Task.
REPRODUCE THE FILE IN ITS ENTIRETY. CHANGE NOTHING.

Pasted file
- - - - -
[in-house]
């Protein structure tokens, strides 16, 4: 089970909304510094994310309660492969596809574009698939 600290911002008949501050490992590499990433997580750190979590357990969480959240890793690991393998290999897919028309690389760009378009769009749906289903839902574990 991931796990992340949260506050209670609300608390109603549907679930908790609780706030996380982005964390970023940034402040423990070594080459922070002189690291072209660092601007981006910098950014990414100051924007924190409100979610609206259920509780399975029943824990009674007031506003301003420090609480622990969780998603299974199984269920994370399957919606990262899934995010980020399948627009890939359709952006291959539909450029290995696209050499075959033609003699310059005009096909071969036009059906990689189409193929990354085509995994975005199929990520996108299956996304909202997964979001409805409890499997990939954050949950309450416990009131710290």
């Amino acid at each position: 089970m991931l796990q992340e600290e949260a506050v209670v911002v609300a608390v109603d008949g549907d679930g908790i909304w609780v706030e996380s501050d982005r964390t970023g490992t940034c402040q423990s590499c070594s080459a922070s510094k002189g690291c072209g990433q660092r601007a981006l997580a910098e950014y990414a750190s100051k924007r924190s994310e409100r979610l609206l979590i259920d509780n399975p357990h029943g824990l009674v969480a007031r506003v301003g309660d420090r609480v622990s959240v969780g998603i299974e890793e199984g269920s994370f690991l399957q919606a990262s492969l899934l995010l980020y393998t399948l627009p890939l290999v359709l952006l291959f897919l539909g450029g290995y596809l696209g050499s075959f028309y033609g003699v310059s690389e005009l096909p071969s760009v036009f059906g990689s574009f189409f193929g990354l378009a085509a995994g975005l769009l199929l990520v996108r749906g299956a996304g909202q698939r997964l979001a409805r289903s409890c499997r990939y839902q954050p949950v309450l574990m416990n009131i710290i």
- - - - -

[in-house]
């Protein structure tokens, strides 16, 4: 089970909304510094994310309660492969596809574009698939 600290911002008949501050490992590499990433997580750190979590357990969480959240890793690991393998290999897919028309690389760009378009769009749906289903839902574990 991931796990992340949260506050209670609300608390109603549907679930908790609780706030996380982005964390970023940034402040423990070594080459922070002189690291072209660092601007981006910098950014990414100051924007924190409100979610609206259920509780399975029943824990009674007031506003301003420090609480622990969780998603299974199984269920994370399957919606990262899934995010980020399948627009890939359709952006291959539909450029290995696209050499075959033609003699310059005009096909071969036009059906990689189409193929990354085509995994975005199929990520996108299956996304909202997964979001409805409890499997990939954050949950309450416990009131710290």
């Amino acid at each position: 089970m991931l796990q992340e600290e949260a506050v209670v911002v609300a608390v109603d008949g549907d679930g908790i909304w609780v706030e996380s501050d982005r964390t970023g490992t940034c402040q423990s590499c070594s080459a922070s510094k002189g690291c072209g990433q660092r601007a981006l997580a910098e950014y990414a750190s100051k924007r924190s994310e409100r979610l609206l979590i259920d509780n399975p357990h029943g824990l009674v969480a007031r506003v301003g309660d420090r609480v622990s959240v969780g998603i299974e890793e199984g269920s994370f690991l399957q919606a990262s492969l899934l995010l980020y393998t399948l627009p890939l290999v359709l952006l291959f897919l539909g450029g290995y596809l696209g050499s075959f028309y033609g003699v310059s690389e005009l096909p071969s760009v036009f059906g990689s574009f189409f193929g990354l378009a085509a995994g975005l769009l199929l990520v996108r749906g299956a996304g909202q698939r997964l979001a409805r289903s409890c499997r990939y839902q954050p949950v309450l574990m416990n009131i710290i």